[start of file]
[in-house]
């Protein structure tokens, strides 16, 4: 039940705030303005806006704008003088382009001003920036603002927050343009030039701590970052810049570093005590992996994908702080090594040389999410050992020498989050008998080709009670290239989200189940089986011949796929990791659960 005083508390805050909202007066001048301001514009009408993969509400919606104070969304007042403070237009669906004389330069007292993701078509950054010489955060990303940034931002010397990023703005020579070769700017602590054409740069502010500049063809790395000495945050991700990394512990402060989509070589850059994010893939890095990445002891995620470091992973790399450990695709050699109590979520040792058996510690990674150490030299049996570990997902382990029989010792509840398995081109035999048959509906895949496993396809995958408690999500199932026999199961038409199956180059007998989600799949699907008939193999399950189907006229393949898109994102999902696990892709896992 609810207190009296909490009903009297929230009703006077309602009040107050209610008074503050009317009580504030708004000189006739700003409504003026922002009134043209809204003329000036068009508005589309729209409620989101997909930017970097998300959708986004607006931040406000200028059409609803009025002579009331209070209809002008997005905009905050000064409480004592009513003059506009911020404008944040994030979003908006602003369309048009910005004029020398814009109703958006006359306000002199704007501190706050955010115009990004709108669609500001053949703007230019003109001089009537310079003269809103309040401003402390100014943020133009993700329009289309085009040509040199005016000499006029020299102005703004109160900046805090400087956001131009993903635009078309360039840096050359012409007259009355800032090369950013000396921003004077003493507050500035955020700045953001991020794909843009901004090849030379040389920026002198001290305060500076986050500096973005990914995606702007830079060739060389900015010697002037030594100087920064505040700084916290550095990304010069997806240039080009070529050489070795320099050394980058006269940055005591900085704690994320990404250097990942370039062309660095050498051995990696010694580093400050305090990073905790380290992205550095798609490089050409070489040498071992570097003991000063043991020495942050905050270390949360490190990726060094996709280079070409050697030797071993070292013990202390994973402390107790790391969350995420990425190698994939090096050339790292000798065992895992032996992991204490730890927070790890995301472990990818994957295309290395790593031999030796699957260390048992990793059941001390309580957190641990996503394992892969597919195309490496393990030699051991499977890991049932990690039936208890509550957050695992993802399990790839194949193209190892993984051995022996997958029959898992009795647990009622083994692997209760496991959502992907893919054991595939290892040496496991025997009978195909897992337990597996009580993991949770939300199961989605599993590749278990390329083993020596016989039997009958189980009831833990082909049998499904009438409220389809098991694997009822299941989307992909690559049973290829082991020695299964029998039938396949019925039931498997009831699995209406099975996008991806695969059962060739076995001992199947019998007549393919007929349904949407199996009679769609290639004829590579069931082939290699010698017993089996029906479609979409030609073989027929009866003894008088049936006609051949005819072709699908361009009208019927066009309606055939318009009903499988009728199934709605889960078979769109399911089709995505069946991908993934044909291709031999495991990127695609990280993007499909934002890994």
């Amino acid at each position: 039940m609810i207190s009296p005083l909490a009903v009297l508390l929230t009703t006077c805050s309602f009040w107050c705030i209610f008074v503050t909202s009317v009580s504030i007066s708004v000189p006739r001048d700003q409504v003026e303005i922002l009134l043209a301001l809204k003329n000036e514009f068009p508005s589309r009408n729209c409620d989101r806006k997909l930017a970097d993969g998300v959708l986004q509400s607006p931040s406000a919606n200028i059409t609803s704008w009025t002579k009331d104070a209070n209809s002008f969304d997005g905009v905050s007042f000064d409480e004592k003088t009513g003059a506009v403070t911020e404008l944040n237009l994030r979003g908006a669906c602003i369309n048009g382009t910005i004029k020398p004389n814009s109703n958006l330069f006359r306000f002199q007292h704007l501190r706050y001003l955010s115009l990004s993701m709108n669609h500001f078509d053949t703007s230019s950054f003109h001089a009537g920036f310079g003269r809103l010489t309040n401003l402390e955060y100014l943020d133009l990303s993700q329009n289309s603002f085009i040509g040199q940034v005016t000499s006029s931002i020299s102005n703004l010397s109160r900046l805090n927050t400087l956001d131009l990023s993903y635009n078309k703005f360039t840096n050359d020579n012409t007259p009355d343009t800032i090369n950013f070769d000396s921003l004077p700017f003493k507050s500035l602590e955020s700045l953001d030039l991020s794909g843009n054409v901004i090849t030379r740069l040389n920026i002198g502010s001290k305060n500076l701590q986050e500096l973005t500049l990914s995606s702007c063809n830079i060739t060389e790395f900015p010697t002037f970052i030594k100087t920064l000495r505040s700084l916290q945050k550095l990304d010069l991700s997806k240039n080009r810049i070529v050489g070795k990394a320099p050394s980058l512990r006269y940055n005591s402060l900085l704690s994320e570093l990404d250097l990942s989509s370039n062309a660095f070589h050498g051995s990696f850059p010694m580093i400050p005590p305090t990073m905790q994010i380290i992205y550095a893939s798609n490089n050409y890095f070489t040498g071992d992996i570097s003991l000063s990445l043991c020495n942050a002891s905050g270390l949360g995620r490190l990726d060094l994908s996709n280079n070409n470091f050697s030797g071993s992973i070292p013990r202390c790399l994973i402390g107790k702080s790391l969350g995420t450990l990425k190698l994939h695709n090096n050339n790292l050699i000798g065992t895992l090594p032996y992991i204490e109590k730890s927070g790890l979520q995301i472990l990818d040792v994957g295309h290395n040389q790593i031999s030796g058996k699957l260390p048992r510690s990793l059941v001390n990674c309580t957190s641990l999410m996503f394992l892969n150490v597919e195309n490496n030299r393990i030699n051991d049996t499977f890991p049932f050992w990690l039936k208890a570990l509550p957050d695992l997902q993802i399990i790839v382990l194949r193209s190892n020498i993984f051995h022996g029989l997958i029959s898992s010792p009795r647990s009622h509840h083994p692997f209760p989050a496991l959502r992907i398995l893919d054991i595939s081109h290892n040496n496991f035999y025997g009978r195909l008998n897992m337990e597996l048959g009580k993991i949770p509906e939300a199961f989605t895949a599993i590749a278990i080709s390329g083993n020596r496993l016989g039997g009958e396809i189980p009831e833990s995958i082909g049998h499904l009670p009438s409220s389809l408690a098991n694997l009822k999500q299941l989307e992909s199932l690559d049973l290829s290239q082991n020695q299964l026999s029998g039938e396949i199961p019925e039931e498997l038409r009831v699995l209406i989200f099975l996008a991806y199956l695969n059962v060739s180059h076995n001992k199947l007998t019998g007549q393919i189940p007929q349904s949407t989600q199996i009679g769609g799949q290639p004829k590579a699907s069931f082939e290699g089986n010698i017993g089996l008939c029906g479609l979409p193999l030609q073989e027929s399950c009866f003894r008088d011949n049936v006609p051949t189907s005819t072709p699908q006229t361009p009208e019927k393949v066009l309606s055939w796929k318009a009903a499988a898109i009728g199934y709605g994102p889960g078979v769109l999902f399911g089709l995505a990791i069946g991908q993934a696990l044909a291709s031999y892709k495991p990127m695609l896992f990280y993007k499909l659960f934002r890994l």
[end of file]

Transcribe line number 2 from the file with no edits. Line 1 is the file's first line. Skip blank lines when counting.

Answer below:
């Protein structure tokens, strides 16, 4: 039940705030303005806006704008003088382009001003920036603002927050343009030039701590970052810049570093005590992996994908702080090594040389999410050992020498989050008998080709009670290239989200189940089986011949796929990791659960 005083508390805050909202007066001048301001514009009408993969509400919606104070969304007042403070237009669906004389330069007292993701078509950054010489955060990303940034931002010397990023703005020579070769700017602590054409740069502010500049063809790395000495945050991700990394512990402060989509070589850059994010893939890095990445002891995620470091992973790399450990695709050699109590979520040792058996510690990674150490030299049996570990997902382990029989010792509840398995081109035999048959509906895949496993396809995958408690999500199932026999199961038409199956180059007998989600799949699907008939193999399950189907006229393949898109994102999902696990892709896992 609810207190009296909490009903009297929230009703006077309602009040107050209610008074503050009317009580504030708004000189006739700003409504003026922002009134043209809204003329000036068009508005589309729209409620989101997909930017970097998300959708986004607006931040406000200028059409609803009025002579009331209070209809002008997005905009905050000064409480004592009513003059506009911020404008944040994030979003908006602003369309048009910005004029020398814009109703958006006359306000002199704007501190706050955010115009990004709108669609500001053949703007230019003109001089009537310079003269809103309040401003402390100014943020133009993700329009289309085009040509040199005016000499006029020299102005703004109160900046805090400087956001131009993903635009078309360039840096050359012409007259009355800032090369950013000396921003004077003493507050500035955020700045953001991020794909843009901004090849030379040389920026002198001290305060500076986050500096973005990914995606702007830079060739060389900015010697002037030594100087920064505040700084916290550095990304010069997806240039080009070529050489070795320099050394980058006269940055005591900085704690994320990404250097990942370039062309660095050498051995990696010694580093400050305090990073905790380290992205550095798609490089050409070489040498071992570097003991000063043991020495942050905050270390949360490190990726060094996709280079070409050697030797071993070292013990202390994973402390107790790391969350995420990425190698994939090096050339790292000798065992895992032996992991204490730890927070790890995301472990990818994957295309290395790593031999030796699957260390048992990793059941001390309580957190641990996503394992892969597919195309490496393990030699051991499977890991049932990690039936208890509550957050695992993802399990790839194949193209190892993984051995022996997958029959898992009795647990009622083994692997209760496991959502992907893919054991595939290892040496496991025997009978195909897992337990597996009580993991949770939300199961989605599993590749278990390329083993020596016989039997009958189980009831833990082909049998499904009438409220389809098991694997009822299941989307992909690559049973290829082991020695299964029998039938396949019925039931498997009831699995209406099975996008991806695969059962060739076995001992199947019998007549393919007929349904949407199996009679769609290639004829590579069931082939290699010698017993089996029906479609979409030609073989027929009866003894008088049936006609051949005819072709699908361009009208019927066009309606055939318009009903499988009728199934709605889960078979769109399911089709995505069946991908993934044909291709031999495991990127695609990280993007499909934002890994």